Where Does the U.S. Dollar Go From Here?

The U.S. Dollar increase during the second half of 2008, which lost value to only the Japanese Yen and Swiss Franc amongst the major G-10 currencies for all of 2008, in our opinion, had less to do with the positive economic prospects of the U.S. and more to do the negative economic prospects for the rest of the world as international economies are still catching-up to the U.S. on the global recession scoreboard.

However, with the Federal Funds rate at or near zero, U.S. Treasuries trading at record low yields and a ballooning U.S. budget deficit that gets further increased with each new bailout-related package, prospects for additional U.S. dollar strengthening become difficult, at least in the early parts of 2009. On the other hand, as other international economies follow the U.S. lead of lowering their respective interest rates and when the U.S. economy does start to pick-up speed again, expect the U.S. dollar to show signs of strength and dominance again in the foreign exchange markets.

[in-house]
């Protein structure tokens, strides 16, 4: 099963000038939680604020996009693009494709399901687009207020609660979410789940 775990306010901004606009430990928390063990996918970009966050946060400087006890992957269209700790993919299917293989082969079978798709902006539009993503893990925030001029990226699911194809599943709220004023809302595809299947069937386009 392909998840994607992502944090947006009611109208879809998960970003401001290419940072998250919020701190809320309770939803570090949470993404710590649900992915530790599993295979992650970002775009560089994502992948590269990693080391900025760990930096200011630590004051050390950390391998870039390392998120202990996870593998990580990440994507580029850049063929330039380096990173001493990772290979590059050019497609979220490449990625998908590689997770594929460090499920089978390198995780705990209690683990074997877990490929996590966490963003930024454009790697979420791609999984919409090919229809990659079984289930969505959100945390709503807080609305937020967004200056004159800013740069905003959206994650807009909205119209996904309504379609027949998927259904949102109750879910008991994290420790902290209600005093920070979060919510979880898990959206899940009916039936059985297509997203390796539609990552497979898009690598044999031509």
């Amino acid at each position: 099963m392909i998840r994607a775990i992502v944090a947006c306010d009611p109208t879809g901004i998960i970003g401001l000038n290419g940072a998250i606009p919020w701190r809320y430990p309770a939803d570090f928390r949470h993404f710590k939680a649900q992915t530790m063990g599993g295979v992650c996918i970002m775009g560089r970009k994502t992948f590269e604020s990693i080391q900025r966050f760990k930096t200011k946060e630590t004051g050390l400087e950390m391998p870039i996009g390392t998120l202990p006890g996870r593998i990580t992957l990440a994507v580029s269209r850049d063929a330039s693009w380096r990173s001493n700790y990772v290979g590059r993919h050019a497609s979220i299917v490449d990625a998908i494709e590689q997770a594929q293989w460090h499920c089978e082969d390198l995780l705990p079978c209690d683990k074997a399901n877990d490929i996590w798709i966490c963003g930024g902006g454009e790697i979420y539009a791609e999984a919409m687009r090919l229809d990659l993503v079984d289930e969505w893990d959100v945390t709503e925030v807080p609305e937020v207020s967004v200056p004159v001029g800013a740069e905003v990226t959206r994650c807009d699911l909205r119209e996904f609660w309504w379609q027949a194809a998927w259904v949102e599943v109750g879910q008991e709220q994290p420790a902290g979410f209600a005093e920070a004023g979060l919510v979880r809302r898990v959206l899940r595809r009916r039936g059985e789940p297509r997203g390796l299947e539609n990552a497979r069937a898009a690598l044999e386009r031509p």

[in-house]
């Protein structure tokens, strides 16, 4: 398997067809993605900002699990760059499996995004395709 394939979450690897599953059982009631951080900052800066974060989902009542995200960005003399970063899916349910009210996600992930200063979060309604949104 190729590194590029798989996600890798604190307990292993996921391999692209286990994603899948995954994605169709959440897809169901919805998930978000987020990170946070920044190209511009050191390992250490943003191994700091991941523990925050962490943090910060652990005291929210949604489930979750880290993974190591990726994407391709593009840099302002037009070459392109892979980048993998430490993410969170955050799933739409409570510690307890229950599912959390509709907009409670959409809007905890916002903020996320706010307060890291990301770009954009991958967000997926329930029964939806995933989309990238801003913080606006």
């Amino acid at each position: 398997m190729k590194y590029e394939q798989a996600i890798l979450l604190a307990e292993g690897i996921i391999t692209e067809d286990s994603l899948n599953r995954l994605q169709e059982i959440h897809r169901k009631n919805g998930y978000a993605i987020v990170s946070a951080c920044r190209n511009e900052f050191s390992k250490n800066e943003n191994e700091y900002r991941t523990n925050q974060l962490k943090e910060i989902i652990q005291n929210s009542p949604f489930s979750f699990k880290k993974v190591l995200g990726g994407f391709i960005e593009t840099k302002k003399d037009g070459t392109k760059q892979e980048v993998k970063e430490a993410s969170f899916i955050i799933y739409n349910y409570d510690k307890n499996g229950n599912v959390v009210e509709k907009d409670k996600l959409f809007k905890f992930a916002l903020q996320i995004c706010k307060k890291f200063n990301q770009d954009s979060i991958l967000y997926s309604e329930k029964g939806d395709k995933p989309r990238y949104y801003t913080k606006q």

The value of the U.S. dollar is an important factor for all investors to consider. While a strong U.S. Dollar helps U.S. consumers, especially during these difficult economic times, with their purchases of imported foreign goods, it hurts multi-national U.S. companies attempting to sell their goods abroad (i.e. exports). Recognizing that this is a global credit crisis, the U.S. needs the rest of the world to participate in recovering from this deep and widespread recession. As a result, at this time, the value of the U.S. dollar can be viewed as being as significant as open and appropriate international trade policies.